And today, one of my girlfriends made a lunch date with me pending bruising from her most recent botox appointment. Truly. It seems she bruises easily and her social schedule now revolves around the public unveiling of her face. If today didn’t go well at Dr. Needle, our lunch would be put off to next week. I laughed as she told me this and asked what lasts longer, the bruising or the botox. I knew the answer, of course. But it seemed right to ask, if only to remind her of the ridiculousness of the situation. She laughed and said she’d report back. In a few short hours an email arrived. Thankfully, the good doctor performed well and we’re meeting for a meal in just a few days time.
There was a time when we girlfriends got together no matter what – when the urgency of our meetings was dictated by boyfriend trouble or job drama and not by the vicissitudes of a paralyzing bacterium. And there was a time when our skin was tight, our troubles were fewer and we didn’t worry much about the effect of a second glass of wine on our ability to rise early in the morning. There were no husbands then. And no children. No complicated scheduling and no one to worry about but ourselves. And there were no sweet requests for a tuck in or a snuggle late at night.
The tautness of our skin yields to time. Life gets more complicated. And more difficult. Richer in some moments. Less so in others. I lay in bed next to Sig Other. Alpha and Beta dogs snuggled in for the night. Child Two tucked tightly away. And Great Aunt Rose, three thousand miles away, lies in a bed breathing what may be the last of her breaths. I wonder if she’s thinking about change. I wonder if she’s thinking about sagging skin or graying hair or wishing for a time when things were simpler. Or maybe, just maybe, she’s thinking about Obama and what programs she might miss tonite on PBS.
Wednesday, December 16, 2009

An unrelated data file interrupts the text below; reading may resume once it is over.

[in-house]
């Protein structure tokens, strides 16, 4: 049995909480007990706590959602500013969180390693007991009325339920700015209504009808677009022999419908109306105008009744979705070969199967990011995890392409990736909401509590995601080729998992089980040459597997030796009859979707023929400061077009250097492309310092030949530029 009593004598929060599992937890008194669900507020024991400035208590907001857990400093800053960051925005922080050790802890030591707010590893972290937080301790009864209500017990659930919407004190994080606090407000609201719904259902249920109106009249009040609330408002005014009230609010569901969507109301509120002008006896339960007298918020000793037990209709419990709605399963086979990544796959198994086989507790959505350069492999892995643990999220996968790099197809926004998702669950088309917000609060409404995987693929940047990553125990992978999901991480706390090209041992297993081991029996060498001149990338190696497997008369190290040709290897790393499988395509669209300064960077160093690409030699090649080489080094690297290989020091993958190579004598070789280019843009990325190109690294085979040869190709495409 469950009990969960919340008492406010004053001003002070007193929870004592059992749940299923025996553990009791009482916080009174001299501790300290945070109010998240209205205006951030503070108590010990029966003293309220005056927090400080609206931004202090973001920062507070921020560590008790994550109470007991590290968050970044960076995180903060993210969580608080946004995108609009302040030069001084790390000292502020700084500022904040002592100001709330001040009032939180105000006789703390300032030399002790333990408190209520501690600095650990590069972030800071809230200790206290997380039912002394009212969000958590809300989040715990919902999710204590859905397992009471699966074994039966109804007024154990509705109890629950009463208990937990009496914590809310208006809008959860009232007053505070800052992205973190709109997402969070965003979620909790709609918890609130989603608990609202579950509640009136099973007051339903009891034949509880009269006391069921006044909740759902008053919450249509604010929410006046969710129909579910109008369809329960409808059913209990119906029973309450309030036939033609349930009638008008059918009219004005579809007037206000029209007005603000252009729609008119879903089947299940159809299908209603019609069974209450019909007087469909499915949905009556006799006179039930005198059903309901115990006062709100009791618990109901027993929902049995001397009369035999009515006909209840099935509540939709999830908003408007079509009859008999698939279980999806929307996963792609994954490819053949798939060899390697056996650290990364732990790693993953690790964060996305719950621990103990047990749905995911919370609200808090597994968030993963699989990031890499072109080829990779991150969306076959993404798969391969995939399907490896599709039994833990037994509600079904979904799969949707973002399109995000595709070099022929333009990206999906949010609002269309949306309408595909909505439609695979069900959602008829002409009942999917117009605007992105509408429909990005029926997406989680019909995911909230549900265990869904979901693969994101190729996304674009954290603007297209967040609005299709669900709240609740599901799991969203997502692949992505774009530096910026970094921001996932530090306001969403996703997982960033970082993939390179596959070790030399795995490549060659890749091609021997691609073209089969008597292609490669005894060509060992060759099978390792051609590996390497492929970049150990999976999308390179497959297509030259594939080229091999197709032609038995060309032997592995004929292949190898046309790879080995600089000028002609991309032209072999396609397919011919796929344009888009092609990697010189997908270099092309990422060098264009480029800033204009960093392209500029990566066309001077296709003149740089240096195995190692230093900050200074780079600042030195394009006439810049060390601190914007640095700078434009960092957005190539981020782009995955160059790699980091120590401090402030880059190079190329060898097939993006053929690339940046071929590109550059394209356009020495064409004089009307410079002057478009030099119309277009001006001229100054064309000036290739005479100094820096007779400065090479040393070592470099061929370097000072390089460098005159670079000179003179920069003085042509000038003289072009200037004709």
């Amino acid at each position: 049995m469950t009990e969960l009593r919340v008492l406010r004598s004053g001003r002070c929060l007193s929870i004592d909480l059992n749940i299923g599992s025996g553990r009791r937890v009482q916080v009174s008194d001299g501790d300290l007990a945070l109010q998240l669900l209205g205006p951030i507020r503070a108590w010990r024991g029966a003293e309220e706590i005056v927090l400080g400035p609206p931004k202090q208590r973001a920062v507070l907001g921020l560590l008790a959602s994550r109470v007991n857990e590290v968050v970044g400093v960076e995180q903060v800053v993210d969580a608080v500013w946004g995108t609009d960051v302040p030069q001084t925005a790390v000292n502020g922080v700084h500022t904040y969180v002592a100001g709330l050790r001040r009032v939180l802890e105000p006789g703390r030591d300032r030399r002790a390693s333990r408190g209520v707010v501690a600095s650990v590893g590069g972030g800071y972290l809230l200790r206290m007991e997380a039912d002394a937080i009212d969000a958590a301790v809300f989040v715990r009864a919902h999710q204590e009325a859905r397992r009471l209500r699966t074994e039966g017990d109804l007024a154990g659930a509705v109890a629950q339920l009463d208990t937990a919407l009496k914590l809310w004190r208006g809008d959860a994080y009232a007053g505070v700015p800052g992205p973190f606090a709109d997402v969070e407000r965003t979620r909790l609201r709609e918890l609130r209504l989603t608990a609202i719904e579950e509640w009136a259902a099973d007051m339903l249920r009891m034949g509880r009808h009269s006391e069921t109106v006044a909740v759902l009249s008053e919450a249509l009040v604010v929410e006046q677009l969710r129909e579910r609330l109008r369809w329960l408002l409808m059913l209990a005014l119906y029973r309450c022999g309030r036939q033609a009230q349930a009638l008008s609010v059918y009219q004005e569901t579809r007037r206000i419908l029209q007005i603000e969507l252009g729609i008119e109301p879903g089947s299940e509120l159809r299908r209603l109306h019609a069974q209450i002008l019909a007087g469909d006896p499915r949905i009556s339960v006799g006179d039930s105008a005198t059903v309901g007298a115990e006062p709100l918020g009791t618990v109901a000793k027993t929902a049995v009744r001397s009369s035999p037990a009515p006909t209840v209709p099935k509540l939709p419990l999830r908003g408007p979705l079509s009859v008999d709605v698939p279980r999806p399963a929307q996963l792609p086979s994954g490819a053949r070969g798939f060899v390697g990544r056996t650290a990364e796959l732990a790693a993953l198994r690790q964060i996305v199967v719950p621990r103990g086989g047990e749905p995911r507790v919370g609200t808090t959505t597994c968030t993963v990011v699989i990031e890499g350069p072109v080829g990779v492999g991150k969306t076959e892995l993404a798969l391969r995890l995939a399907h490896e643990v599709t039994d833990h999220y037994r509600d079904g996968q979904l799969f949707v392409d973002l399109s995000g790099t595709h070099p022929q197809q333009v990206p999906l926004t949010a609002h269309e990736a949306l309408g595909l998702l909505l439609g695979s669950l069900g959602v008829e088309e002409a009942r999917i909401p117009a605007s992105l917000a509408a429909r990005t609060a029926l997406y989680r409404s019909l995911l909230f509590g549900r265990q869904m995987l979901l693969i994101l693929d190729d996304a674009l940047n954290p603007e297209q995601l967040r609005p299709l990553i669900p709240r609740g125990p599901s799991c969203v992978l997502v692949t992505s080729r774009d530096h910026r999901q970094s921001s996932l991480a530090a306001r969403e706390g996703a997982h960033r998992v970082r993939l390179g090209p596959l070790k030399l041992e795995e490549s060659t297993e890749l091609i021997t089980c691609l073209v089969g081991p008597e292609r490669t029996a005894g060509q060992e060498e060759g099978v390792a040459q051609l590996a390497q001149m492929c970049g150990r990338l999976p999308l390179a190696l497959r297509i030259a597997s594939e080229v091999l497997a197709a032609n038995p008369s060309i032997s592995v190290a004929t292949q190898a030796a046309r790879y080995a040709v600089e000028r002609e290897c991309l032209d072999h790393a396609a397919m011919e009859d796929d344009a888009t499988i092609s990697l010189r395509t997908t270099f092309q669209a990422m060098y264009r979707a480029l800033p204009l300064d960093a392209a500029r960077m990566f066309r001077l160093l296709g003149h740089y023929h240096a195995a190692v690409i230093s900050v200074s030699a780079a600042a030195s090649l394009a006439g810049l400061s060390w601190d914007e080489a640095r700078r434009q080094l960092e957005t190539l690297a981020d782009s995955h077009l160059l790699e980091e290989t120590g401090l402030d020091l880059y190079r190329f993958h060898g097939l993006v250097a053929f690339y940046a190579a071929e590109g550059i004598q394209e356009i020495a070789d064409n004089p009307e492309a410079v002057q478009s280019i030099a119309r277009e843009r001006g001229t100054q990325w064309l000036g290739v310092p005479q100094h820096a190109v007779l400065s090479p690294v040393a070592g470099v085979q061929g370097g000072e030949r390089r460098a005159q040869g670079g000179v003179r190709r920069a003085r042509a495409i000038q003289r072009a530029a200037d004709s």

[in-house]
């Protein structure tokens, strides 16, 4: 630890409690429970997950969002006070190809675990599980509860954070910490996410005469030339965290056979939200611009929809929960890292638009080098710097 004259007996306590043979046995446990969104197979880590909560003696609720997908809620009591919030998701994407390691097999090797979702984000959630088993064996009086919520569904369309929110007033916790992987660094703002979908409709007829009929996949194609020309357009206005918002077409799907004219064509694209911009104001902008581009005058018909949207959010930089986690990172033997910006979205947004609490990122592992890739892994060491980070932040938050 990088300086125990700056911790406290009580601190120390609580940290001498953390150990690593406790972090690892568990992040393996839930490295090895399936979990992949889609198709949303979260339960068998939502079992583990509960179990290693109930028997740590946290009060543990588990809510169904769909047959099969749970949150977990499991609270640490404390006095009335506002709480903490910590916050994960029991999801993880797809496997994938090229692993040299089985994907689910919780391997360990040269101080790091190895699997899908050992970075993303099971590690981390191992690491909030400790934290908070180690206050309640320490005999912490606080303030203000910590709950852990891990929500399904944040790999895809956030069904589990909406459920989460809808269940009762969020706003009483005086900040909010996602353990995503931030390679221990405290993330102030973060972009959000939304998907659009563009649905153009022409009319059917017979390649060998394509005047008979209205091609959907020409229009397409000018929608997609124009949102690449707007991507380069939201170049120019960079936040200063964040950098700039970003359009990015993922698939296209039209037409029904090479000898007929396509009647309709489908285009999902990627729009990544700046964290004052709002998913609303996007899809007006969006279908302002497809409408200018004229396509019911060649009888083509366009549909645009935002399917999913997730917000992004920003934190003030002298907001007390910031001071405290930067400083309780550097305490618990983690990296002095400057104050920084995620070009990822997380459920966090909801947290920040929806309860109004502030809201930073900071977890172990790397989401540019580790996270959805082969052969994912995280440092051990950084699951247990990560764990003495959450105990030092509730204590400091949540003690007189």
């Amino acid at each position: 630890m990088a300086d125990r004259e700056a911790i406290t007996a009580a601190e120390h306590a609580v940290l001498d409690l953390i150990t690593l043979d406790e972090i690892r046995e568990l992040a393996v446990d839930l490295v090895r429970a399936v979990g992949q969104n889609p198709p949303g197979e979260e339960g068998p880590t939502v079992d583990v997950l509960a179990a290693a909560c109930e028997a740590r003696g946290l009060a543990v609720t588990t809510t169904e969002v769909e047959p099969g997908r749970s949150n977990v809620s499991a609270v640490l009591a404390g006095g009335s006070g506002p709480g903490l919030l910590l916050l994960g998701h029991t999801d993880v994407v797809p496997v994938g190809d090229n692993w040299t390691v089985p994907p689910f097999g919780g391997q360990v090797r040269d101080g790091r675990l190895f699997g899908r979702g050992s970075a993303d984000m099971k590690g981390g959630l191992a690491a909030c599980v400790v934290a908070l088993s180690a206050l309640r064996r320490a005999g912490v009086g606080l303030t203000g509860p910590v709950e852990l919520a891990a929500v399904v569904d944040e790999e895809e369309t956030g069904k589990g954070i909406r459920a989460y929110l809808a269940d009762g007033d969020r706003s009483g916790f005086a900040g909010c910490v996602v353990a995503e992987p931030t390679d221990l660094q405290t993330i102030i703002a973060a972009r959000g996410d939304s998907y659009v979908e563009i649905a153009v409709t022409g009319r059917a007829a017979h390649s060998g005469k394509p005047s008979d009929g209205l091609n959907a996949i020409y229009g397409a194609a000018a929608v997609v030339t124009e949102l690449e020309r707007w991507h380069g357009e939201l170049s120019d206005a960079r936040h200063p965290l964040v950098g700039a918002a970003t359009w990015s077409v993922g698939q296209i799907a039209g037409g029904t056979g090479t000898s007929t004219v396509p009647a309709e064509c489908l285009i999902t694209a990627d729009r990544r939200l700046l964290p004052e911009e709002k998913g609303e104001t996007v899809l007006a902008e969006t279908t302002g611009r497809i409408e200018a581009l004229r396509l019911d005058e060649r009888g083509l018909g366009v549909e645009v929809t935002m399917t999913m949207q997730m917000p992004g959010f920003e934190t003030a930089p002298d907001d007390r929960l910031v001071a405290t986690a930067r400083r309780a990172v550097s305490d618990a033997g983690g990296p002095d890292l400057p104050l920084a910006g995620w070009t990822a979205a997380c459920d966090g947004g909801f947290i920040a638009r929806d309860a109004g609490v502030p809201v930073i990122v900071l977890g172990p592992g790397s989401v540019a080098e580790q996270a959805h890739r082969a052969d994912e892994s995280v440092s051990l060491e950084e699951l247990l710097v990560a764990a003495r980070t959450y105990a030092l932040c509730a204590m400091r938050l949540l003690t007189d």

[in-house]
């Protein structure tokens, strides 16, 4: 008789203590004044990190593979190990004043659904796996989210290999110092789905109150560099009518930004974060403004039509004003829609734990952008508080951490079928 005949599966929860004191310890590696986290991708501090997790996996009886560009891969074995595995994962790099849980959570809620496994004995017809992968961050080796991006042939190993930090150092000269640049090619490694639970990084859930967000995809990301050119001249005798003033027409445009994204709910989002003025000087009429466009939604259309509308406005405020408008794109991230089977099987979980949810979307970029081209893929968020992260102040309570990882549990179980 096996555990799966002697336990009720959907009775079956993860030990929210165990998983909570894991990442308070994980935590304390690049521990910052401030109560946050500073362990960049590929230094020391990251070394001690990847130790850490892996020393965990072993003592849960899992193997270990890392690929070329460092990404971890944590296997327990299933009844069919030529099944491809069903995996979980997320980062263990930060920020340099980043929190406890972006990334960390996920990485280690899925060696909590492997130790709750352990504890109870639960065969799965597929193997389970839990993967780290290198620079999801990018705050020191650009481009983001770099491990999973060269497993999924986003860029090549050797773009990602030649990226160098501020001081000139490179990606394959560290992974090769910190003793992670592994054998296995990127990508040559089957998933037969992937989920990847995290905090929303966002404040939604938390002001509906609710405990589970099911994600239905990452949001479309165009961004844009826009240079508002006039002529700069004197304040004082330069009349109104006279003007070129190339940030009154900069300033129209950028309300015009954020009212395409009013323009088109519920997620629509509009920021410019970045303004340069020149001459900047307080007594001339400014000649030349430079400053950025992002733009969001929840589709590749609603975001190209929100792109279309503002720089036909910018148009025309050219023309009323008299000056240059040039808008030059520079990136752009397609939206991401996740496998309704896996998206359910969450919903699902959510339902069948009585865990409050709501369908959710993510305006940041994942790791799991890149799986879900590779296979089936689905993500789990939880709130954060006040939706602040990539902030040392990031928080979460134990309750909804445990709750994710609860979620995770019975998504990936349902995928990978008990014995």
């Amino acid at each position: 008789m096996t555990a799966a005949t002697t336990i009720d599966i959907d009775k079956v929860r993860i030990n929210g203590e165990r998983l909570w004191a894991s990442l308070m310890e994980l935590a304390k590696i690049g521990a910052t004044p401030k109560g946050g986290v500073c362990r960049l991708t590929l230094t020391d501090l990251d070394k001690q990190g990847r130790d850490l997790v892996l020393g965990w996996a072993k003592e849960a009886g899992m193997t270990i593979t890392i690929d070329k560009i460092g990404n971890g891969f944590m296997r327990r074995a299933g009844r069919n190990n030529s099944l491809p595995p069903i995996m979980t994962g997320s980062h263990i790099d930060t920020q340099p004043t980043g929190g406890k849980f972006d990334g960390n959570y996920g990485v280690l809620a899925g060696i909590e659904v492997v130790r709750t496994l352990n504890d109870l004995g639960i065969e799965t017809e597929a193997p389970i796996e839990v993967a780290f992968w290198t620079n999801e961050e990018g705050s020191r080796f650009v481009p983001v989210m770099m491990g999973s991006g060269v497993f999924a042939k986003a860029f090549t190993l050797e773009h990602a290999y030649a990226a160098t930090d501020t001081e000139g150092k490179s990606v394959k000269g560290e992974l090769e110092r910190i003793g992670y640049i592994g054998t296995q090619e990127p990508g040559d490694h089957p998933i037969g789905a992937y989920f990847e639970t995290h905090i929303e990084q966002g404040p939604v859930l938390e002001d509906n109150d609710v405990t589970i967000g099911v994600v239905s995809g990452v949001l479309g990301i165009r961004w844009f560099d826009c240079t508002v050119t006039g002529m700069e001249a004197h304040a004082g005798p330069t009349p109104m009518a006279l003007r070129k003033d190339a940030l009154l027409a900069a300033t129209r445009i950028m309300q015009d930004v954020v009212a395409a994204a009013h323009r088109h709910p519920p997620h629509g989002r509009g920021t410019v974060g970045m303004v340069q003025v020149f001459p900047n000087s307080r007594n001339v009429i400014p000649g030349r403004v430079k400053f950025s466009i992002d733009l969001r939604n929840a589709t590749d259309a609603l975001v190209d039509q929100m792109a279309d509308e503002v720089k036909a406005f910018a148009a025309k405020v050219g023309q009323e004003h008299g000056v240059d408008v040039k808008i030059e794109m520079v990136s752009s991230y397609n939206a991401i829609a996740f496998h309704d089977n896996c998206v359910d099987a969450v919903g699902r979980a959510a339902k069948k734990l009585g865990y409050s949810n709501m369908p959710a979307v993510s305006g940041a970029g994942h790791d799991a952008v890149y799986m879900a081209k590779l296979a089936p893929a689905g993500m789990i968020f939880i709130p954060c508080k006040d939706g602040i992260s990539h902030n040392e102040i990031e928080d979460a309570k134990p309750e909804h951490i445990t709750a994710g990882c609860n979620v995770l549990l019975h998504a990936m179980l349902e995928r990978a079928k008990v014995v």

One of the oddest things about the blogosphere is how intimately it is connected to the world of Twitter. Too intimately sometimes (recall my post about the inadvertent tweet which led to my mother’s discovery of what I thought was my secret blog). That’s the creepy downside. But the fabulous upside is the world of women I now know through the wonder of 140 characters that show up in a window on my computer or a screen on my blackberry. I’ve never met most of these women and probably never will. Few live nearby and many are in far away lands. I would say 50% or more of my twitter friends are Brits. And yet we’ve found each other and know odd details about one another’s lives.
Example: Spice Spoon writes one of my favorite blogs. I found her after she commented on one of my posts. I followed her to her blog, which is rich in delicious prose and amazing recipes. And so I began to follow her on twitter. Miss Whistle and CharlieCircus and Liberty London Girl and Mrs. Trefusis are also friends with Spice Spoon (I imagine it was one of them who led her to me in the first place) and our lowest common denominator – the thing that seems to unite us in spite of relatively disparate backgrounds – is a great passion for food: discovering it, cooking it and, of course, eating it. I would venture to say that a boozy party might be another one of our shared interests. But first and foremost is food.
Food may be the thing that introduced us but Twitter is the glue that holds us together. Through Twitter we learn of one another’s favorite books, the best place to get a haircut in a foreign city, the grooviest new stockings for winter. We share gossip, interesting articles, thoughts on politics or religion and of course interesting new blogs. Every now and then we share heartbreak about a child, a job or a friend.
It’s a uniquely inviting group – there is very little exclusive about it. All that is required is a genuine interest in the world around you and an ability to squeeze that interest into a compelling 140 characters. Usually those characters lead to an article or blog that yields greater fruit. And the bond is sealed.